Rabbi Katy Allen is a board certified chaplain and serves as an Eco-Chaplain and the Facilitator of One Earth Collaborative, a program of Open Spirit. She is the founder and rabbi of Ma'yan Tikvah - A Wellspring of Hope, which holds services outdoors all year long. She is the co-founder and President pro-tem of the Boston-based Jewish Climate Action Network, and a hospice chaplain at CareGroup Parmenter Hospice. She received her ordination from the Academy for Jewish Religion in 2005. 

Monday, July 11, 2016

10 Ways to Respond to Climate Change, as well as Violent Conflict, and Other Global and Local Terrors

Stop. Stop everything. Totally change your life. Drastically reduce your carbon footprint. Do everything you can to increase carbon sequestration

This is what climate change demands of us.

But the vast majority of us are not doing it.

Changing our physical impact on the planet is the What about how we respond to climate change. People have many, many, many different opinions about the best way to try to ensure the survival of human life on this planet, and few of us are in a position to intelligently judge them. 

But in addition to the What, and no matter which way the future leads us, there is also the How

How we go forward, in whatever we do, is as important, if not more important, than What we do. Here are 10 Ways to Respond to Climate Change - and to all the painful things that happen in the world - in terms of the How

Each and every day, may we respond  to the world around us with:

1) Compassion - Rachamim
We speak of G!d as El Malei Rachamaim, G!d full of compassion. To strive to maintain compassion is to strive to walk in G!d's ways. In the face of violence, hatred and environmental degradation, may we respond to people and situations around us with compassion.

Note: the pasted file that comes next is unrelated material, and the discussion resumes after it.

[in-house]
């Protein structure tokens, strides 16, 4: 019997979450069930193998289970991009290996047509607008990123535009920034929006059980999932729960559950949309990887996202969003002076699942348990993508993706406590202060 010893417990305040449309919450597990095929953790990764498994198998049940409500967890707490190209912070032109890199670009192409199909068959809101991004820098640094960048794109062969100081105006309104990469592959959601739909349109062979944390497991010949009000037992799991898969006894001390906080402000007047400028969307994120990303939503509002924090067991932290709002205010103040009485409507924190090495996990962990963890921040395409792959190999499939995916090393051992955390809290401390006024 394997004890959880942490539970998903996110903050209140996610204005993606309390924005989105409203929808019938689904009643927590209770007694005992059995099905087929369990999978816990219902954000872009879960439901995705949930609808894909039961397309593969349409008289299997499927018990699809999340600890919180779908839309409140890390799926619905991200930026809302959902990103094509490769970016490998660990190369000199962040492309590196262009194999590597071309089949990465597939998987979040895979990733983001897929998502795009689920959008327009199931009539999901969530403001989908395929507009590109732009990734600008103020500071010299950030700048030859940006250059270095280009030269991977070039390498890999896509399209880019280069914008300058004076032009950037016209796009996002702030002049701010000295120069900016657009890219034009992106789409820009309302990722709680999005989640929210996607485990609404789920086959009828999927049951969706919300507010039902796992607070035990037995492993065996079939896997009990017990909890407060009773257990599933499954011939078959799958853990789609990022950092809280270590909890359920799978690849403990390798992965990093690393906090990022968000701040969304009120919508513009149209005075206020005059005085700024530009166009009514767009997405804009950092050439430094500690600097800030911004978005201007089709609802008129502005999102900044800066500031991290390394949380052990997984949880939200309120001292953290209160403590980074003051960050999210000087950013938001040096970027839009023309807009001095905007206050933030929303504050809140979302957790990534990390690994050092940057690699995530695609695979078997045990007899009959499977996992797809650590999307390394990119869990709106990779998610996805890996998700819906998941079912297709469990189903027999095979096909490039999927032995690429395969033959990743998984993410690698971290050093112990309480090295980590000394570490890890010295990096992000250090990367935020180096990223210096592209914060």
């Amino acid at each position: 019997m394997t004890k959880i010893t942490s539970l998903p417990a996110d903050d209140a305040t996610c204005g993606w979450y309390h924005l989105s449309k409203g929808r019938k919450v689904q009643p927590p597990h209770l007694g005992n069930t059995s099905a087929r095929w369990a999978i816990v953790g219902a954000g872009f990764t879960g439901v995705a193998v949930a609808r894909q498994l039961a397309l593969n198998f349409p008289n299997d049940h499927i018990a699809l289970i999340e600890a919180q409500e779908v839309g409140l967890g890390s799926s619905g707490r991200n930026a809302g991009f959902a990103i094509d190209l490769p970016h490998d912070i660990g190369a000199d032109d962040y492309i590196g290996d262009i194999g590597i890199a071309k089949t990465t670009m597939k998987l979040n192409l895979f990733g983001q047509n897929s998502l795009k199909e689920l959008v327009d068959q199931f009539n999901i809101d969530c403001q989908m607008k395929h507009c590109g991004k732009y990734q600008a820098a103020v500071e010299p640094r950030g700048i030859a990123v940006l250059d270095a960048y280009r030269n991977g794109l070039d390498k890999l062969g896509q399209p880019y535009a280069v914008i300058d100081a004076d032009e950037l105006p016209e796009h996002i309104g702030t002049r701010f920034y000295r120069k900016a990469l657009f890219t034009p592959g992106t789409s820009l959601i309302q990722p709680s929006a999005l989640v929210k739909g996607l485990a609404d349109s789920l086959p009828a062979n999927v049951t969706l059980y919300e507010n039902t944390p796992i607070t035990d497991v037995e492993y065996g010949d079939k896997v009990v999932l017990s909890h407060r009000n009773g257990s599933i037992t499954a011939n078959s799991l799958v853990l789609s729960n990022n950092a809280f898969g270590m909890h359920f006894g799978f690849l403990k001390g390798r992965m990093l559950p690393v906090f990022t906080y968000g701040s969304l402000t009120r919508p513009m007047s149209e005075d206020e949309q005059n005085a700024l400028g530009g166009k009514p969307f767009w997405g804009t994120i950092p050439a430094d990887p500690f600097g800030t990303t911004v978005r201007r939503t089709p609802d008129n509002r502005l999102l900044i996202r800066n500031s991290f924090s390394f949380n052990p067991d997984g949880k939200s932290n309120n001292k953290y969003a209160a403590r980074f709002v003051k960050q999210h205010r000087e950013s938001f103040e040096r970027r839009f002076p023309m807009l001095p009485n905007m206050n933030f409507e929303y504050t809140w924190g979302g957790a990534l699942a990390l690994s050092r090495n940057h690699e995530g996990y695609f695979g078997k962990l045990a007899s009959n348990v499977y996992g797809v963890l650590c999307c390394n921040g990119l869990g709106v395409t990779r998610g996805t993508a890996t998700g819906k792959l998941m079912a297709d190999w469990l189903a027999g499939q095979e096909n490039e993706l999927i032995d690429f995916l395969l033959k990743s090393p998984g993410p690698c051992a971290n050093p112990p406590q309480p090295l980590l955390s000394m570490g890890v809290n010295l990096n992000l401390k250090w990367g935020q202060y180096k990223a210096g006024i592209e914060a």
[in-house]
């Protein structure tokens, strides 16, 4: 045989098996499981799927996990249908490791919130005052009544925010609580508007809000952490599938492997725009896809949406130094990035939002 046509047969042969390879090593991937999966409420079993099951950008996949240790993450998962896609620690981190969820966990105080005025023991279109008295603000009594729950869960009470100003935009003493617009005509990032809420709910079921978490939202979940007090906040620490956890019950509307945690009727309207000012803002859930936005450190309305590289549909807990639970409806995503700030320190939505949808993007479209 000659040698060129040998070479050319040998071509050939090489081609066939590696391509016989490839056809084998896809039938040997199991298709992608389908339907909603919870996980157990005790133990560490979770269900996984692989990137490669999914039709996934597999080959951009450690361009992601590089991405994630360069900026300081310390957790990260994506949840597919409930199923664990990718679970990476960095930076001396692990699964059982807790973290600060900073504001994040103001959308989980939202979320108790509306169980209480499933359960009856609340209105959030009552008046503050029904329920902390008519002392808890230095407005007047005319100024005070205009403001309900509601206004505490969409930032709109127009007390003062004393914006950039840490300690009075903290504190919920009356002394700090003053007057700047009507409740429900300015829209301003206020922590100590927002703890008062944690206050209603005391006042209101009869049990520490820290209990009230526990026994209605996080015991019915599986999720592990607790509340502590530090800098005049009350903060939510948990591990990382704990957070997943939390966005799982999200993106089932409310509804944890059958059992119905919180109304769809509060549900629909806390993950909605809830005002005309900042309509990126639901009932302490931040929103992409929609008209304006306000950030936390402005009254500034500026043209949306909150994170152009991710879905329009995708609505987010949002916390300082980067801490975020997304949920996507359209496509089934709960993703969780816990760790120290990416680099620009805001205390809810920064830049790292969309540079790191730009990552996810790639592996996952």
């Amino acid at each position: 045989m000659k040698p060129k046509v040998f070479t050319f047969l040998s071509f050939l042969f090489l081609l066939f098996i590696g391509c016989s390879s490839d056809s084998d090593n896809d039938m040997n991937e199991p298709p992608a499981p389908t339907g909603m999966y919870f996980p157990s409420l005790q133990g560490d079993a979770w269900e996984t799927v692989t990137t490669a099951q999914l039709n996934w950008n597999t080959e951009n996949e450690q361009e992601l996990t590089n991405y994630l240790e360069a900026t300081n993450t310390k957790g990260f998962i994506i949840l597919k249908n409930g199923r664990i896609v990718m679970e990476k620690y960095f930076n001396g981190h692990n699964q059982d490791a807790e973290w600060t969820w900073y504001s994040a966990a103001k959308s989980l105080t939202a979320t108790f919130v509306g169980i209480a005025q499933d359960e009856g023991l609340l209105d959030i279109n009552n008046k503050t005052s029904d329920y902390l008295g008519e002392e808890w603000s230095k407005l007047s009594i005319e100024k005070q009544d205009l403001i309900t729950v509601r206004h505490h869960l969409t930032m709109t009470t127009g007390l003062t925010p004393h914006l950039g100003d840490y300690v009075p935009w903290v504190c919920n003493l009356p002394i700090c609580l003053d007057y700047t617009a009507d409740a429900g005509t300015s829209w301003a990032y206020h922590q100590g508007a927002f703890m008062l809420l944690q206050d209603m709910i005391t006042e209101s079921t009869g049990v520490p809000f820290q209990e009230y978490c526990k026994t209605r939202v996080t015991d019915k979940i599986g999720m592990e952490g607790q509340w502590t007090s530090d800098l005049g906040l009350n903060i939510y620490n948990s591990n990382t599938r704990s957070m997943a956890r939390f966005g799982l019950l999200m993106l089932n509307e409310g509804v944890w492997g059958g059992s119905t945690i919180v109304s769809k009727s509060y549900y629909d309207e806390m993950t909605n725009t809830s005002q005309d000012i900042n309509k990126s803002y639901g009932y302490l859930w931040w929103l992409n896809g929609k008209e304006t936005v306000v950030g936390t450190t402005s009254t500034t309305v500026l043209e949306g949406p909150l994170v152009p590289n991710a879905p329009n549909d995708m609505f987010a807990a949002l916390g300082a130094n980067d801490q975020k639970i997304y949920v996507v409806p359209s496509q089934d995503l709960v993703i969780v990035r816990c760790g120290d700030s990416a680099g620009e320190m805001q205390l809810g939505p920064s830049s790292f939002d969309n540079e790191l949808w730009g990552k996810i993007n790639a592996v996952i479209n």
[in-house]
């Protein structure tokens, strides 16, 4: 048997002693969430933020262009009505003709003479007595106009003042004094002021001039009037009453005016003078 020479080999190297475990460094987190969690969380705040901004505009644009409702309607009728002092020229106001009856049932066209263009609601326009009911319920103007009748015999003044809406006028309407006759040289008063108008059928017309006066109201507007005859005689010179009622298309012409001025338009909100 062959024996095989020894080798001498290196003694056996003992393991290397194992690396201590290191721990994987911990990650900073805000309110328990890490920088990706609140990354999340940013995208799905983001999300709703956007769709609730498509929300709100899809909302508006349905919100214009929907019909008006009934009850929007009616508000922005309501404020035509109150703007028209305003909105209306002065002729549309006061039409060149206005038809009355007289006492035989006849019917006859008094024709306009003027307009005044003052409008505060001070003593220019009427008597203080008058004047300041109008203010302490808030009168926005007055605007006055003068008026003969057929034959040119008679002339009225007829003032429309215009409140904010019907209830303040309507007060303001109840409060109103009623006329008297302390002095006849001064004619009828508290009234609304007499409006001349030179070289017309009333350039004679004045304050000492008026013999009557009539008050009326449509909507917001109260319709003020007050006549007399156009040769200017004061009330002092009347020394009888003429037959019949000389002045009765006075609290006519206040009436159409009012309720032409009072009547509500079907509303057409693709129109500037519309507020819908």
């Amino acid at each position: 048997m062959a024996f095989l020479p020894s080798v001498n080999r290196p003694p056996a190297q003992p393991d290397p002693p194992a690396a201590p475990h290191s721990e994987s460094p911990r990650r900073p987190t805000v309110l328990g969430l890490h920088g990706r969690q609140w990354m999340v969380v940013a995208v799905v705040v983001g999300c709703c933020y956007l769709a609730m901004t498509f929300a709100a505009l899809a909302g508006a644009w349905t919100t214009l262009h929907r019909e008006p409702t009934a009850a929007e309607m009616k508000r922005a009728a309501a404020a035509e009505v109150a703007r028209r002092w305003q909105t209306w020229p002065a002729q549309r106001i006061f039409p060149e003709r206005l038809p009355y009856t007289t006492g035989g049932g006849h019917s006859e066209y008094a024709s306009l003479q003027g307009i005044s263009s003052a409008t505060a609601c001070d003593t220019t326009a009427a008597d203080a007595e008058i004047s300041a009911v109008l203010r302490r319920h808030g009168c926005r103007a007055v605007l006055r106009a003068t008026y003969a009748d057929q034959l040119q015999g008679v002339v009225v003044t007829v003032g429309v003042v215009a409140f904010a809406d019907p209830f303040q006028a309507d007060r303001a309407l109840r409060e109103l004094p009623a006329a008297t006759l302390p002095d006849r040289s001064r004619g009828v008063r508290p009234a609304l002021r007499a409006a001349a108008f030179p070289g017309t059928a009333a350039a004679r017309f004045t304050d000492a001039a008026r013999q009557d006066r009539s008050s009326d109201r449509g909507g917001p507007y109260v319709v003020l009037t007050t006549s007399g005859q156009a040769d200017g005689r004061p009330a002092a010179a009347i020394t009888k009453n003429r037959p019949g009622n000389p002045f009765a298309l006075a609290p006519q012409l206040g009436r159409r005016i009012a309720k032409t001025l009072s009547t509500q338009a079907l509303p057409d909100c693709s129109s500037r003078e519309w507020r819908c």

2) Love - Ahavah
Our liturgy reminds us daily of G!'d's love for us: "Ahavah rabbah ahavtanu, With great love You have loved us," and we are commanded to love G!d "b'chol l'vavcha, uv'chol nafshecha, uv'chol me'odecha, With all your heart, with all your soul, and with all your might." (Deut. 6:5) Let us love all of G!'d's creation, every bit of it, from every person to the most distant star to the tiniest bacterium, let us keep on loving, without end.

3) Kindness - Chesed
Judaism teaches us to engage in acts of loving kindness - gimilut chasadim, and to do them without expecting anything in return. Let us respond to those around us with kindness, even when our desired response might be something harsher, and may we do so without the expectation of being repaid but rather because it is the right thing to do.

4) Faith - Emunah
I invite you to consider faith as a state of being rather than in terms of having faith in something. We may have faith in G!d, and this faith may give us the ability to live in a state of faith, but living is such a state doesn't require faith in anything in particular. Rather, it is about trusting in our hearts that no matter what happens, somehow, we will - from a spiritual standpoint - be OK. May we maintain our faith in the face of the deepest challenges to that faith. 

5. Wisdom - Chochmah
In the Book of Job we read, “Where shall wisdom be found? Humans do not know the way to it. It is hidden from the eyes of all living things, G!d understands the way to it.” (Job 28:12, 21, 23) Wisdom may be beyond our reach, but the search for deep wisdom is incumbent upon us as a constant in our lives. May we constantly endeavor to access our deepest possible wisdom.

6. Courage - Ometz
In the face of the news and the events around us, fear, despair, anger, grief, and dread can easily envelope us. Courage is required only when we are afraid or otherwise feeling immobilized or unable to act positively. When we are unafraid, we do not need courage - acts are easy to do. May we find the courage to move forward with positive energy, even when confronted with sheer terror or disabling grief.

7. Strength - Koach
Strength may be physical, but it can also be spiritual, and in times of trouble we need to reach deep within our souls to find our untapped sources of spiritual power. It would be more pleasant not to have to be strong, but our world today cries out to us to find strength we don't realize we have. May we discover new depths of strength whenever we need to do so.

8. Respect - Kavod
The turning point between commandments related to G!d and commandments related people in the Decalogue, or Ten Commandments, is #5: "Honor (Respect) your father and your mother." (Ex. 20:12). Our parents are stand-ins for G!d in the physical world. Respecting our parents relates to respecting G!d, and respecting G!d means respecting all of G!d's handiwork, no matter what we think of other people or different ideas. Let us respond to the people and ideas around us with the understanding that they, too, are part of G!'d's holy Creation, and worthy of our respect.

9. Humility - Anavah